## Present Value of an Annuity: Definition

The present value of an annuity refers to the present value of a series of future promises to pay or receive an annuity at a specified interest rate.

The value today of a series of equal payments or receipts to be made or received on specified future dates is called the **present value of an annuity**.

## Present Value of an Annuity: Explanation

As with the future value of an annuity, the receipts or payments are made in the future. Present value is the value today, where future value relates to accumulated future value.

The present value of a series of payments or receipts will be less than the total of the same payment or receipts. This is because cash received in the future is not as valuable as cash received today.

On the other hand, the future value of an annuity will be greater than the sum of the individual payments or receipts because interest is accumulated on the payments.

It is important to distinguish between the future value and the present value of an annuity. Again, timelines are helpful in this respect.

Mortgages and certain notes payable in equal installments are examples of present-value-of-annuity problems.

For example, suppose that a bank lends you $60,000 today, which is to be repaid in equal monthly installments over 30 years.

In this case, the bank will want to know what series of monthly payments, when discounted back at the agreed-upon interest rate, is equal to the present value today of the amount of the loan.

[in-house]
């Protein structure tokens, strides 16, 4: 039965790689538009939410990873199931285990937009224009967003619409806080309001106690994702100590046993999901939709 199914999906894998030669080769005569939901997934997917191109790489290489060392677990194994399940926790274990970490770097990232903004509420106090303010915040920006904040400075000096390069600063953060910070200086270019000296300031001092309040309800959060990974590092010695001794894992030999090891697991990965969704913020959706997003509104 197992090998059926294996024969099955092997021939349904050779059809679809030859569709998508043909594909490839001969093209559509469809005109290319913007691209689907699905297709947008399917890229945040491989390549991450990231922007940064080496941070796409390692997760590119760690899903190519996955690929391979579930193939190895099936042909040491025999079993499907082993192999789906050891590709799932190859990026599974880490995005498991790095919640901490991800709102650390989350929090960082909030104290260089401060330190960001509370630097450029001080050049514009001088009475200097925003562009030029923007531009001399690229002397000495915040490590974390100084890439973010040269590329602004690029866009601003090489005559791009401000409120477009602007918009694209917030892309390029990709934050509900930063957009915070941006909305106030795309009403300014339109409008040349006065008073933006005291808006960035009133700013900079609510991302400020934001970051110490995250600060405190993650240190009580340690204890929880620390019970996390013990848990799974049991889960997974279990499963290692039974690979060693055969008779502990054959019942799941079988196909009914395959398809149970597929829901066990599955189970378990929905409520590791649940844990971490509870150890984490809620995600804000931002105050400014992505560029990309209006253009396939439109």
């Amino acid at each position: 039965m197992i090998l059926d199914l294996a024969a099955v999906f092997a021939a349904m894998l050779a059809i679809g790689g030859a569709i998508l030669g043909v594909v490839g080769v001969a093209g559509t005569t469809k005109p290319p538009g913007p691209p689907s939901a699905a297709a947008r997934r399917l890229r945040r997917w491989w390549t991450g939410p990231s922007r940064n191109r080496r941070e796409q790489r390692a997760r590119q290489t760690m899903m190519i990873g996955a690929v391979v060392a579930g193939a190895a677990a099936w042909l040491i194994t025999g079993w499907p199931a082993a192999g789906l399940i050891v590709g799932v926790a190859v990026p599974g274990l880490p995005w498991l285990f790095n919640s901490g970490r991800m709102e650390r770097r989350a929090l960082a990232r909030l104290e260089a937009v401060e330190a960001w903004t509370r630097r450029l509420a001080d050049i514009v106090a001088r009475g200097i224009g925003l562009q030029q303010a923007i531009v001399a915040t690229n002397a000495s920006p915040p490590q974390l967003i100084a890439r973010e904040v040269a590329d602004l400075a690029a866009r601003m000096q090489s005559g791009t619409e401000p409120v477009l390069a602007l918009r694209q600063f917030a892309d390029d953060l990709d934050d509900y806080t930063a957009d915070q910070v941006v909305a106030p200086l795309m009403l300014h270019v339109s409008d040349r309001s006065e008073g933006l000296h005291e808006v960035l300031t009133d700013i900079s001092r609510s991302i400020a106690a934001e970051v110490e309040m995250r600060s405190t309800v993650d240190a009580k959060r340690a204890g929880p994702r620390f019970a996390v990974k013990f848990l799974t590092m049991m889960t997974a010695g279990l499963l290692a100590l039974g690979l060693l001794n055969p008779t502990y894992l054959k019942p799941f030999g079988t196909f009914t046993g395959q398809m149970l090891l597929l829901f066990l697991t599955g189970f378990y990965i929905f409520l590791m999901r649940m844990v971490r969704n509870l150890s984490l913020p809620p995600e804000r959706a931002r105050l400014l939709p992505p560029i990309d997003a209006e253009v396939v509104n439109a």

## Determining the Present Value of an Annuity

Suppose you want to determine the value today of receiving $1.00 at the end of each of the next 4 years. The appropriate interest or discount rate is 12%. To solve this, we can construct a table that determines the present values of each of the receipts.

Thus, the present value of receiving the four $1.00 payments is $3.03735 when discounted at 12%. Each of the individual dollars was discounted using the factors in the present value of a single amount table (see below).

For example, the present value of the dollar received at the end of year 4, when discounted back 4 years, is $0.63552. It must be discounted back 4 years because the present, or today, is the beginning of year 1.

The dollar received at the end of year 3 must be discounted back 3 periods; the dollar received at the end of year 2 must be discounted back 2 periods; and so forth.

As with the calculation of the future value of an annuity, we can use prepared tables. The following table is an example of such a table.

This table is constructed by summing the individual present values of $1.00 at set interest rates and periods.

Thus, the factor for the present value of four amounts of $1 .00—to be received at the end of each of the next 4 years when discounted back at 12%—is 3.03735 (the value we determined independently above).

## Problems Involving the Present Value of an Annuity

Problems involving the present value of an annuity are solved using the following general formula:

**Present value of an annuity = Factor x Amount of the annuity**

As long as we know two of the three variables, we can solve for the third. Thus, we can determine the present value of the annuity, interest rate, number of periods, or amount of the annuity.